Most unusual: Weird & wonderful archives, museums, and collections
A guest post by the Decentralised Public Library
Today we’ll be paying tribute to some of the weirdest and most wonderful museums, archives, and historical collections around. These obscure gems demonstrate that for every subject matter, there are people who joyfully dedicate their lives to preserving its treasures. As it’s our mission at Arweave to preserve the digital treasures of our time, we can proudly say that we’re also guilty of hoarding an artefact or two! Here is our top pick of weird and wonderful museum collections from around the world:
Secret sex cabinets
Hidden cabinets of risqué art, documents, and objects have been housed within respectable institutions for many decades now. Often tucked away behind velvet curtains, wooden shutters, or cupboard doors, typically access was permitted only for certain societal groups (mainly well-off, educated men), under the assumption that only they would be able to resist their morally corrupting effects!
Take, for example, the historically infamous ‘Cupboard 55’, of the Secretum at the British Museum, London. The Secretum itself was created in 1865 as a ‘Cabinet of Obscene Objects’ to house all objects, artworks, and documents that the British Museum thought were frankly too saucy for the general public.
However, with the advent of the sexual revolution in the 1960s which radically changed authorities’ and the general public’s view on ‘obscene materials’, the collection was gradually redistributed throughout the rest of the museum where the pieces remain today.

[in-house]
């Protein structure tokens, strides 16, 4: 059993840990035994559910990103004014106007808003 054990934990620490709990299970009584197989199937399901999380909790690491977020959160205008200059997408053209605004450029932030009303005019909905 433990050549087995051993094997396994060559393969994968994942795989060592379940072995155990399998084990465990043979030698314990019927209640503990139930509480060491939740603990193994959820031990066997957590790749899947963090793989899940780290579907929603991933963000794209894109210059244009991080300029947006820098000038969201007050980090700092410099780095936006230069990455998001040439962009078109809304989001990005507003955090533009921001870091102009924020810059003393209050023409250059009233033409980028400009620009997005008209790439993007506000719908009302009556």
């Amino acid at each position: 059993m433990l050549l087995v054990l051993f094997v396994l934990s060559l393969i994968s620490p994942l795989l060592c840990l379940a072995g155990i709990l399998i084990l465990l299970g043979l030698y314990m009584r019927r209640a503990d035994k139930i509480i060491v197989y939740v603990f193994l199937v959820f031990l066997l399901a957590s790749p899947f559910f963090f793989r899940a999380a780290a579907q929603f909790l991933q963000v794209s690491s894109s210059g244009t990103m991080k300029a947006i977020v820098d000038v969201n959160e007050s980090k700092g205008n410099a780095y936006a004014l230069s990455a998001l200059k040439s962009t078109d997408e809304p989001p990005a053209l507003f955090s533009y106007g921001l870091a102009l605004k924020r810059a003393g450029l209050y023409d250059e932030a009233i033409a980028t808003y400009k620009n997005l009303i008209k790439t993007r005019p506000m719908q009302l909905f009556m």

The British Museum make take a more measured approach towards public access to historic erotica in present day, however there’s still restrictions applied to some interesting items — for example a collection of Japanese erotic art including a painting titled ‘Finishing school for tarts’, which is only accessible to visitors under the age of 16 if they are accompanied by an adult.
Breathtaking buildings inside buildings!
Among a vast array of excellent museums on ‘Museum Island’ in Berlin, Germany lies The Pergamon Museum — one of the most well-respected and controversial museums in Europe. As you step into The Pergamon, you are awestruck at the scale of the pieces they have diligently collected, transported, and lovingly reassembled, sourced from the far corners of the Earth.
For example, The Ishtar Gate pictured above was painstakingly deconstructed from its original location in modern-day Iraq (built in 575 AD, it was once the eighth gate to the city of Babylon), and reconstructed within The Pergamon Museum in Berlin. The truly unique museum contains other structures too, a vast 2nd century AD ancient Roman market gate, the base of a huge Neo-Assyrian palace originally constructed in the 12th century BC, and the more modern but truly stunning 17th century ‘Aleppo Room’ containing perfect panels of pristine wooden engravings of Christian scenes.
Although unique in the world for it’s astonishing collection of structures, The Pergamon has been controversial throughout its vivid history, as a vast number of the pieces on display are not German in origin but collected from around the world. In 2013, Turkey demanded a return of its artefacts that it claimed had been seized and exported illegally over a century ago from Turkey. For a flavour of the intensity of this debate, check out this confrontational interview where a reporter from German newspaper Der Spiegel interviews Turkish Culture and Tourism Minister Ömer Çelik about the return of allegedly stolen artefacts from the Ottoman Empire, accusations of chauvinism, and potential bias in how Turkey grants archeological permits to foreign dig teams.